Constable at 24 A pencil self-portrait shows the artist soon after he moved to London as a student at the RA. owned a French masterpiece, Hagar and the Angel, by Claude Lorrain, which he took with him wher-ever he went, packed in a specially-made travel-ling box. The sight of this picture convinced Const-able of his vocation as an artist. Soon afterwards, on a trip to London, he began to take lessons from the painter 'Antiquity Smith', an eccentric charac-ter who gave him sound advice and introduced him to the world of professional painting. 

By 1799 Golding Constable's reluctance to allow his son to pursue his unprofitable and scarcely re-spectable career was tempered by the fact that a younger brother, Abram, was showing promise as a miller and businessman. So Constable was admitted to the Royal Academy Schools and his departure was blessed by his father with a small allowance.

John Fisher of Salisbury Constable's closest friend was the Rev John Fisher who bought several of his paintings, gave him moral support and even officiated at his wedding. Fisher's uncle was the Bishop of Salisbury, and over the years the two men spent several weeks as a guest in his house. Constable painted the Cathedral on at least three occasions.
In London Constable was a hardworking and committed student, who spent his evenings reading and making drawings, but he was homesick for his friends and family in Suffolk, and also for its countryside. For a while he shared rooms with another student, Ramsay Reinagle, who painted his portrait (title page), but Constable became disgusted with his sly copying of Old Masters and his doubtful dealings in the art market. His morale. was not improved by the discovery that landscape and landscape painters were held in very low esteem by the Academy, which only respected history and portrait painting. 

Letters and baskets of food transported by the family ship kept him in constant contact with East Bergholt, and he spent many of his summer holidays there, using a cottage near his parents' house as a studio. He also did some travelling around England. In 1801 he toured the Peak District in Derbyshire and two years later made a short sea voyage from London to Deal in Kent aboard an East Indian man.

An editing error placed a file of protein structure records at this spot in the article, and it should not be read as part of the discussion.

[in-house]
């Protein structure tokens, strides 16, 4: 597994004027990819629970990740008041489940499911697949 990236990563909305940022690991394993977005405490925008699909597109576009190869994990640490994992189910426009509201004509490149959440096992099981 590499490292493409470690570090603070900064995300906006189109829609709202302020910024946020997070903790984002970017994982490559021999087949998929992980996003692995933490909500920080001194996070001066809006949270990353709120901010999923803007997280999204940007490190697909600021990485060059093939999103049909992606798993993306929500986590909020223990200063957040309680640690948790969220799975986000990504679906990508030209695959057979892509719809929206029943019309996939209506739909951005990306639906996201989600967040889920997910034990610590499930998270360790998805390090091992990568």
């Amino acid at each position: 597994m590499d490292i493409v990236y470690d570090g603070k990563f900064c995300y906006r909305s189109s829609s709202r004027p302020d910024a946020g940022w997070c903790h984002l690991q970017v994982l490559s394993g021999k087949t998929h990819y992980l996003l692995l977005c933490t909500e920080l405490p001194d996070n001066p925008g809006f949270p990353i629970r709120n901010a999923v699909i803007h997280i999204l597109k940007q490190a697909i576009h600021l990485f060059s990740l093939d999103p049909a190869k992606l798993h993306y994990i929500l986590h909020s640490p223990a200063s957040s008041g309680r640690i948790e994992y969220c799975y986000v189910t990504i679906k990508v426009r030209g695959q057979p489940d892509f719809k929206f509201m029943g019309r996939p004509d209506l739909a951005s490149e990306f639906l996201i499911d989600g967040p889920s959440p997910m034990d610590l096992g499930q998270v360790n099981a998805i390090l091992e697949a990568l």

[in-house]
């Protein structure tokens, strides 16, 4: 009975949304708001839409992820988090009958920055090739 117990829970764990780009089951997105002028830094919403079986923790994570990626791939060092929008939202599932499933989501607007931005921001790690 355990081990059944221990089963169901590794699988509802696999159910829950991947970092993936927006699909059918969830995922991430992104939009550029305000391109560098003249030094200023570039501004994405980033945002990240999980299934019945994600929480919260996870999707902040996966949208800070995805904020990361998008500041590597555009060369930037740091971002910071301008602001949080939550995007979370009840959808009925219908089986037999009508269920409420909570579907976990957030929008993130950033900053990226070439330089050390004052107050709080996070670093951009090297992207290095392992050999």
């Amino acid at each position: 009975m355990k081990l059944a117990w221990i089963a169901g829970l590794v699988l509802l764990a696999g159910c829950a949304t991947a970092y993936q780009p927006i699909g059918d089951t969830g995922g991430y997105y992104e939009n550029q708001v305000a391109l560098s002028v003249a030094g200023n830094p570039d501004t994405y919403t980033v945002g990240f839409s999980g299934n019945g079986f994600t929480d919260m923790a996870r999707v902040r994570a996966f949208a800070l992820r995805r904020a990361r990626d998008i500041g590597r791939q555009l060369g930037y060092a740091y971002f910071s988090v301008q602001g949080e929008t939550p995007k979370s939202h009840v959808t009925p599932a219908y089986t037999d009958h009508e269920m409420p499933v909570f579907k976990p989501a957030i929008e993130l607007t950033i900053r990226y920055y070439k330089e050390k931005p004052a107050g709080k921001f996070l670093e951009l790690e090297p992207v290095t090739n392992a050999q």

Maria in 1861 just before marrige
During the next seven years the unhappy couple were often parted and sometimes forbidden even to write, but throughout their long, frustrating courtship they remained loyal to each other. Con-stable, who felt badly isolated in London, was sustained by his family, all of whom wished to see him married to Maria, and by the Rev John Fisher, a nephew of the Bishop of Salisbury, one of his earliest patrons. Without a strong vein of obstinacy in his character, Constable would not have survived these difficult years, though they also sharpened his ten-dency to suffer from depression and moodiness. He gained a reputation for being hostile, arrogant and sarcastic in his professional dealings, which did not help to sell his pictures. On the other hand, 

John ConstableeRevd FisheriFitzwilliam Museum with his family and close friends, he was unfailingly generous and affectionate. In fact, his make-up was in many ways contradictory. He was, for example, a die-hard reactionary in his politics, viewing the prospect of Reform with alarm, but in his art he was distinctly radical. 

Regency Brighton the Constable family spent several summers in Brighton after Maria developed TB in 1824. The South Coast resort had been made fashionable by the Prince Regent, for whom Nash designed the town intensely and described it as Piccadilly by the sea
While courting Maria, he fell into a regular pattern of work. He would spend the late autumn, winter and early spring in London, working up his sketches from nature and preparing his paintings for the Royal Academy exhibition, which opened each May. Then he would go down to East Bergholt for the summer and early autumn, escaping the city with relief. In 1815 Mrs. Constable died, which was a great blow to him. Not long after, Maria's mother died too. These sad events seem to have strengthened the couple's resolve and by the February of 1816 they had made up their minds to marry in defiance of all opposition. Then in May, Constable's father died, sitting peacefully in his chair.